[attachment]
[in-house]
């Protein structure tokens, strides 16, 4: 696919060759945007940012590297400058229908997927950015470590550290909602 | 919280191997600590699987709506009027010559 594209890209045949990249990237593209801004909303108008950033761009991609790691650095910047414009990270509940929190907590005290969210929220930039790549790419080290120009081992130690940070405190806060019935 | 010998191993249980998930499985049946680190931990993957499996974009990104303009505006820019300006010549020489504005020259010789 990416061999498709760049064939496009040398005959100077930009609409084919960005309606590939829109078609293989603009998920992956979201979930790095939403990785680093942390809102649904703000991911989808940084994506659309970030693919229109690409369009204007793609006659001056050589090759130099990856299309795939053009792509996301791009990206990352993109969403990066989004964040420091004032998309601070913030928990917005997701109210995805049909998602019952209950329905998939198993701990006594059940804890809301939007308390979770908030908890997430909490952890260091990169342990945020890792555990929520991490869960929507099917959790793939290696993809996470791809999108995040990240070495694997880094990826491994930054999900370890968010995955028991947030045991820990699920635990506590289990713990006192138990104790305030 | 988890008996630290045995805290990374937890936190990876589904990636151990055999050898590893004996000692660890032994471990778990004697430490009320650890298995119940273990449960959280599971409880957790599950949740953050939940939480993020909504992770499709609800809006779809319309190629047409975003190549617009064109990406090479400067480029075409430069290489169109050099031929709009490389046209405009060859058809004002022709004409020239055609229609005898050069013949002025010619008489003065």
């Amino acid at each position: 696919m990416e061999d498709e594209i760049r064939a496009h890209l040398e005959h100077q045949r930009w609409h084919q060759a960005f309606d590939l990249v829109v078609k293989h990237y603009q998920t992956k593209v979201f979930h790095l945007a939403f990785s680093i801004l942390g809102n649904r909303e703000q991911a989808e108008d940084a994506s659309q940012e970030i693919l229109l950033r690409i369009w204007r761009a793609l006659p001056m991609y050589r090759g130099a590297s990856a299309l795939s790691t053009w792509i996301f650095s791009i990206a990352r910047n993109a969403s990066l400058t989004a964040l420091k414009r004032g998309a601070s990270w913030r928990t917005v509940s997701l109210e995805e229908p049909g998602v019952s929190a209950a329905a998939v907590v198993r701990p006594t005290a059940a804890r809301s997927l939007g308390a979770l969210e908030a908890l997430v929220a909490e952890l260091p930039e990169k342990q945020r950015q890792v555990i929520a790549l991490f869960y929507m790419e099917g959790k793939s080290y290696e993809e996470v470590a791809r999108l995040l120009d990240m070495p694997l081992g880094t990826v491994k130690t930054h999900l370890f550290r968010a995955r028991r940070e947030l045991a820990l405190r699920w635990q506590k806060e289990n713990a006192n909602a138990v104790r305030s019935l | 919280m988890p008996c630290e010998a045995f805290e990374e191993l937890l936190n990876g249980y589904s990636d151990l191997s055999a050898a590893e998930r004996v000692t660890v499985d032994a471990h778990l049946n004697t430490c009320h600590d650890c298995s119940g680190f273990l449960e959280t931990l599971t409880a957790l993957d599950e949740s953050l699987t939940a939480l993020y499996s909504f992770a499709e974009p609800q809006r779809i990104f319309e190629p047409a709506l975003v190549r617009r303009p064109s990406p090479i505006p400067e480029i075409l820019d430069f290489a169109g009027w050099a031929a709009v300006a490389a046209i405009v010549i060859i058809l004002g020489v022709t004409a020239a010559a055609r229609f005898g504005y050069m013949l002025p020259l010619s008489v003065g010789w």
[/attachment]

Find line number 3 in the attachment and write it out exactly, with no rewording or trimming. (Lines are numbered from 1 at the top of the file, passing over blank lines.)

């Amino acid at each position: 696919m990416e061999d498709e594209i760049r064939a496009h890209l040398e005959h100077q045949r930009w609409h084919q060759a960005f309606d590939l990249v829109v078609k293989h990237y603009q998920t992956k593209v979201f979930h790095l945007a939403f990785s680093i801004l942390g809102n649904r909303e703000q991911a989808e108008d940084a994506s659309q940012e970030i693919l229109l950033r690409i369009w204007r761009a793609l006659p001056m991609y050589r090759g130099a590297s990856a299309l795939s790691t053009w792509i996301f650095s791009i990206a990352r910047n993109a969403s990066l400058t989004a964040l420091k414009r004032g998309a601070s990270w913030r928990t917005v509940s997701l109210e995805e229908p049909g998602v019952s929190a209950a329905a998939v907590v198993r701990p006594t005290a059940a804890r809301s997927l939007g308390a979770l969210e908030a908890l997430v929220a909490e952890l260091p930039e990169k342990q945020r950015q890792v555990i929520a790549l991490f869960y929507m790419e099917g959790k793939s080290y290696e993809e996470v470590a791809r999108l995040l120009d990240m070495p694997l081992g880094t990826v491994k130690t930054h999900l370890f550290r968010a995955r028991r940070e947030l045991a820990l405190r699920w635990q506590k806060e289990n713990a006192n909602a138990v104790r305030s019935l | 919280m988890p008996c630290e010998a045995f805290e990374e191993l937890l936190n990876g249980y589904s990636d151990l191997s055999a050898a590893e998930r004996v000692t660890v499985d032994a471990h778990l049946n004697t430490c009320h600590d650890c298995s119940g680190f273990l449960e959280t931990l599971t409880a957790l993957d599950e949740s953050l699987t939940a939480l993020y499996s909504f992770a499709e974009p609800q809006r779809i990104f319309e190629p047409a709506l975003v190549r617009r303009p064109s990406p090479i505006p400067e480029i075409l820019d430069f290489a169109g009027w050099a031929a709009v300006a490389a046209i405009v010549i060859i058809l004002g020489v022709t004409a020239a010559a055609r229609f005898g504005y050069m013949l002025p020259l010619s008489v003065g010789w």